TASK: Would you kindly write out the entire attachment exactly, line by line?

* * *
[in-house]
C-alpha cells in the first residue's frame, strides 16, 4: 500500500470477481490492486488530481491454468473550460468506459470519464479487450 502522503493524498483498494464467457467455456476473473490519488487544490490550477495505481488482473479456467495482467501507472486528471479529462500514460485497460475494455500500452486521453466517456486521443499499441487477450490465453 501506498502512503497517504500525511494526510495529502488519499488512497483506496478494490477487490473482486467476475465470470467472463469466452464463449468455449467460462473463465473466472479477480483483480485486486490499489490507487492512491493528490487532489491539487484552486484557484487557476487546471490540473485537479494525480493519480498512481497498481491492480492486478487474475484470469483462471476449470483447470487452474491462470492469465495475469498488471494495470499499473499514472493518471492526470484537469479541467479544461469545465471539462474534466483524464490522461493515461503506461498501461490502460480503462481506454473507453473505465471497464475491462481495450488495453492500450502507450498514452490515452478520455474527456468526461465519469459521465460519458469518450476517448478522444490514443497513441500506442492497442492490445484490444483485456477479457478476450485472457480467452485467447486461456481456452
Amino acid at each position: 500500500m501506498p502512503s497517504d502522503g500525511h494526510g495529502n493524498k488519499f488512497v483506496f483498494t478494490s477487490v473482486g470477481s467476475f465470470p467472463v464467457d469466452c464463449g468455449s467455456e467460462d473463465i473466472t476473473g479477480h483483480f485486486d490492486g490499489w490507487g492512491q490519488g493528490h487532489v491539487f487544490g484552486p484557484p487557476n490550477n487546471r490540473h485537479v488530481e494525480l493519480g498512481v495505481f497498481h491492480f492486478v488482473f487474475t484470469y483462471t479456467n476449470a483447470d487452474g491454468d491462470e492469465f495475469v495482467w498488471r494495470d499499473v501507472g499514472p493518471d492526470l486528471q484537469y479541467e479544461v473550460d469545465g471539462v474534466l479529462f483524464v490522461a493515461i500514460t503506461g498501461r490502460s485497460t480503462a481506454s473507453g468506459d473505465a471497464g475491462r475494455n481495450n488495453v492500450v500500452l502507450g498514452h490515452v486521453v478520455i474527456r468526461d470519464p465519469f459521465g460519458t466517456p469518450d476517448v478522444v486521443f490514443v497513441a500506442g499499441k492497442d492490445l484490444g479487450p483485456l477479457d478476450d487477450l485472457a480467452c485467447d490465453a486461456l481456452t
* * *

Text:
[in-house]
C-alpha cells in the first residue's frame, strides 16, 4: 500500500470477481490492486488530481491454468473550460468506459470519464479487450 502522503493524498483498494464467457467455456476473473490519488487544490490550477495505481488482473479456467495482467501507472486528471479529462500514460485497460475494455500500452486521453466517456486521443499499441487477450490465453 501506498502512503497517504500525511494526510495529502488519499488512497483506496478494490477487490473482486467476475465470470467472463469466452464463449468455449467460462473463465473466472479477480483483480485486486490499489490507487492512491493528490487532489491539487484552486484557484487557476487546471490540473485537479494525480493519480498512481497498481491492480492486478487474475484470469483462471476449470483447470487452474491462470492469465495475469498488471494495470499499473499514472493518471492526470484537469479541467479544461469545465471539462474534466483524464490522461493515461503506461498501461490502460480503462481506454473507453473505465471497464475491462481495450488495453492500450502507450498514452490515452478520455474527456468526461465519469459521465460519458469518450476517448478522444490514443497513441500506442492497442492490445484490444483485456477479457478476450485472457480467452485467447486461456481456452
Amino acid at each position: 500500500m501506498p502512503s497517504d502522503g500525511h494526510g495529502n493524498k488519499f488512497v483506496f483498494t478494490s477487490v473482486g470477481s467476475f465470470p467472463v464467457d469466452c464463449g468455449s467455456e467460462d473463465i473466472t476473473g479477480h483483480f485486486d490492486g490499489w490507487g492512491q490519488g493528490h487532489v491539487f487544490g484552486p484557484p487557476n490550477n487546471r490540473h485537479v488530481e494525480l493519480g498512481v495505481f497498481h491492480f492486478v488482473f487474475t484470469y483462471t479456467n476449470a483447470d487452474g491454468d491462470e492469465f495475469v495482467w498488471r494495470d499499473v501507472g499514472p493518471d492526470l486528471q484537469y479541467e479544461v473550460d469545465g471539462v474534466l479529462f483524464v490522461a493515461i500514460t503506461g498501461r490502460s485497460t480503462a481506454s473507453g468506459d473505465a471497464g475491462r475494455n481495450n488495453v492500450v500500452l502507450g498514452h490515452v486521453v478520455i474527456r468526461d470519464p465519469f459521465g460519458t466517456p469518450d476517448v478522444v486521443f490514443v497513441a500506442g499499441k492497442d492490445l484490444g479487450p483485456l477479457d478476450d487477450l485472457a480467452c485467447d490465453a486461456l481456452t